Consumer Reports Reveals Annual Naughty & Nice List of Company Policies and Practicies Deserving of Coal or Kudos
Ticketmaster, Time Warner Cable and BMW among others make CR’s “Naughty” List while Home Depot, Oxo and PNC Bank play “Nice” in Third Annual Public Education Campaign
YONKERS, NY — Consumer Reports today unveiled its third annual Naughty & Nice List of company policies and practices. The companies cover a gamut of industries, including automotive (BMW, Honda) apparel (Kohl’s, Nordstrom, Forever 21) and even hospitality (Drury Hotels). The annual Naughty & Nice list is not a Rating on an overall company; rather it’s a “thumbs up” or “thumbs down” on a specific policy or practice. CR also acknowledges that the companies excluded from the list may have similar policies.
The full Naughty & Nice Lists from this year, 2011 is available online at www.ConsumerReports.org.
This year, Consumer Reports is asking everyone to join in on the conversation by submitting their own personal Naughty & Nice nominee via Facebook and Twitter (#CRNaughtyNice). For the first time ever, Consumer Reports will also be setting up a booth at the Holiday Market at Union Square in New York City, offering visitors an in-person opportunity to submit their list and receive 24 hours of free access to www.ConsumerReports.org.
"We hope consumers will sound off and speak up, and let the companies they do business with know what they appreciate and what they don’t,” said Tod Marks, senior editor and resident shopping expert at Consumer Reports. “The purpose of this list is not to knock or commend companies as a whole, but to let consumers know they have choices at a time of year when shopping and spending are in the spotlight.”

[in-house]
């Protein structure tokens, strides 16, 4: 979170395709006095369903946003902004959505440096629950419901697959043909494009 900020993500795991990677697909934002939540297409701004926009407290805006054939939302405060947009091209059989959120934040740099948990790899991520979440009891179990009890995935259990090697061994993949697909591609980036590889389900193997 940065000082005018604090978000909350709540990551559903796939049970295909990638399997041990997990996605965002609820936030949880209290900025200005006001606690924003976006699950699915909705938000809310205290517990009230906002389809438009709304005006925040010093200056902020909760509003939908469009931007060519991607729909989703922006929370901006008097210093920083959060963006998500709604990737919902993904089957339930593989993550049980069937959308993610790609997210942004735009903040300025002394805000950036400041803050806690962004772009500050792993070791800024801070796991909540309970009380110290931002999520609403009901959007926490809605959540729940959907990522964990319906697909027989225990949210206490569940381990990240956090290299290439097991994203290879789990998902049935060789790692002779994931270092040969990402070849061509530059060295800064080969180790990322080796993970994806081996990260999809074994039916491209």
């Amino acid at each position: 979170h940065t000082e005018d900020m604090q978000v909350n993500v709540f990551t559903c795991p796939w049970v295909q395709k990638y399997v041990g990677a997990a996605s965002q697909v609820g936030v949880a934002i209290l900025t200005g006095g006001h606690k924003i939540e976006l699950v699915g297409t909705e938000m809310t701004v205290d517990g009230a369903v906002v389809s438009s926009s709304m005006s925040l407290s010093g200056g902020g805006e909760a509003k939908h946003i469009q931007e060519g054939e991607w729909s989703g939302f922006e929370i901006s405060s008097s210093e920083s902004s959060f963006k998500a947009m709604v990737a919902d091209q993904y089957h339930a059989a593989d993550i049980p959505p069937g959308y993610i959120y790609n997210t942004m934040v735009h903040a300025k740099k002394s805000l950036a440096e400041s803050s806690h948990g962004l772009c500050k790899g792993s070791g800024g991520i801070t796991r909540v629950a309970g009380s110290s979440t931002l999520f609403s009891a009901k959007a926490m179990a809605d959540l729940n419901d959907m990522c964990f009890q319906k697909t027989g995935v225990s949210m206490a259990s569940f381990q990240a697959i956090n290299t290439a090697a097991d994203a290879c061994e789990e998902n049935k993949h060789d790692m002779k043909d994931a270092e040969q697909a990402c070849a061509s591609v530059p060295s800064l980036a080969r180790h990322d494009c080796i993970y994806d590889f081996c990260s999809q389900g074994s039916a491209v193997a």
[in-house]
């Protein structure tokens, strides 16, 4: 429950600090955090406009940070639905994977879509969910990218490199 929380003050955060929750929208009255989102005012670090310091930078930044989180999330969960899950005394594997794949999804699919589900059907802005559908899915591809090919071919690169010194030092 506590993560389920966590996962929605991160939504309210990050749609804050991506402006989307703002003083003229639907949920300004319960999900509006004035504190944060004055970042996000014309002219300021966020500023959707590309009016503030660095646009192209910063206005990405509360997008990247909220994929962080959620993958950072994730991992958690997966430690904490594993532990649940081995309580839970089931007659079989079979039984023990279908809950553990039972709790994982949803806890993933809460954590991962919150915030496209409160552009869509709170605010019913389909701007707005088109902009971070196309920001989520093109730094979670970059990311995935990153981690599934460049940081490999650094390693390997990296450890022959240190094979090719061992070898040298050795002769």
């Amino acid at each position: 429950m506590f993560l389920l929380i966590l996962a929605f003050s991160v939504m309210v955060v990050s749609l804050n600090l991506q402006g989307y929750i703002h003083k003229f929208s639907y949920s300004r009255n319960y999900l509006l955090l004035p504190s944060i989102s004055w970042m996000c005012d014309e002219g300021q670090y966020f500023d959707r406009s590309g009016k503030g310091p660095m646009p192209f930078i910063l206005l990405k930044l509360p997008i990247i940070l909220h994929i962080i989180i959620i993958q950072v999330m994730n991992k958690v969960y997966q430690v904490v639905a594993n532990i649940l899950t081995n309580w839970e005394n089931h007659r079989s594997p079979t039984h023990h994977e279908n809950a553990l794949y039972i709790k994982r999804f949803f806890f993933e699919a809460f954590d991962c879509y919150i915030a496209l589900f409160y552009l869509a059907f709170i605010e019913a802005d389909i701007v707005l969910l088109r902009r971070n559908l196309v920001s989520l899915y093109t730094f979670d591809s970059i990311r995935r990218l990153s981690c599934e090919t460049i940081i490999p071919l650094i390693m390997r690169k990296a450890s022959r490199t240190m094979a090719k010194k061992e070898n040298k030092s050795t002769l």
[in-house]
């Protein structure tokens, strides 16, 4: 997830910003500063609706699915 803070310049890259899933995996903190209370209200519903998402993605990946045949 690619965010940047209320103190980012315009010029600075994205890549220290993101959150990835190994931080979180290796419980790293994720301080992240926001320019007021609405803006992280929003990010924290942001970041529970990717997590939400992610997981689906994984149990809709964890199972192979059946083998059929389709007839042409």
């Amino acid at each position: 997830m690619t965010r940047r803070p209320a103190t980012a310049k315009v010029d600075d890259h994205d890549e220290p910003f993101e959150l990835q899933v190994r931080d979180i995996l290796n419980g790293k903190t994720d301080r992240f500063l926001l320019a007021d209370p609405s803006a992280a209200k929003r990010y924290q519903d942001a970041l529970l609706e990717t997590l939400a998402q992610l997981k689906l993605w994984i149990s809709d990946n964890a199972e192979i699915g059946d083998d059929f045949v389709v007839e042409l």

The Naughty & Nice Holiday List is based on input from Consumer Reports' reporters and editors who cover shopping, travel, hospitality, telecommunications and visitors to the Consumer Reports Facebook page.
The following highlights some of the companies from the Naughty and the Nice side of the 2012 list:
Ticketmaster. The king of tickets will snail mail you your tickets for free if you have 10 to 14 days to wait for them, but if you need them any sooner you’ll have to pay for expedited shipping. You’ll even have to fork over $2.50 per order just to print them yourself. Gotcha!
Time Warner Cable. The Internet biggie joins a list of other providers to charge a monthly fee (in this case, $3.95) to lease a cable modem.
BMW. Getting stuck with a flat tire isn't the best way to find out your car didn't come with a spare tire or jack, but BMW owners may experience just that. The carmaker’s models now come with run-flat tires or a Mobility Kit, which can get you to help after a minor puncture. The disappearing-spare syndrome has been spreading to include even economy models from Hyundai, Chevrolet and others.
Home Depot. Buy a new appliance from a home improvement giant and they’ll haul your old one off your property without charge. The delivery crew will also uncrate, set up, level and test your new one.
Oxo. The innovative housewares manufacturer backs every product it sells with a no-exceptions pledge: If for any reason you are not satisfied, return it for replacement or refund.
PNC Bank. In Consumer Reports’ survey of 10 banking giants, PNC was the only one to offer a free basic checking account. What’s more, the institution doesn’t require customers to maintain a minimum balance to keep this freebie.
For additional information on how to find the best holiday deals and expert advice on top products, consumers can visit Consumer Reports’ online holiday-shopping hub at www.ConsumerReports.org.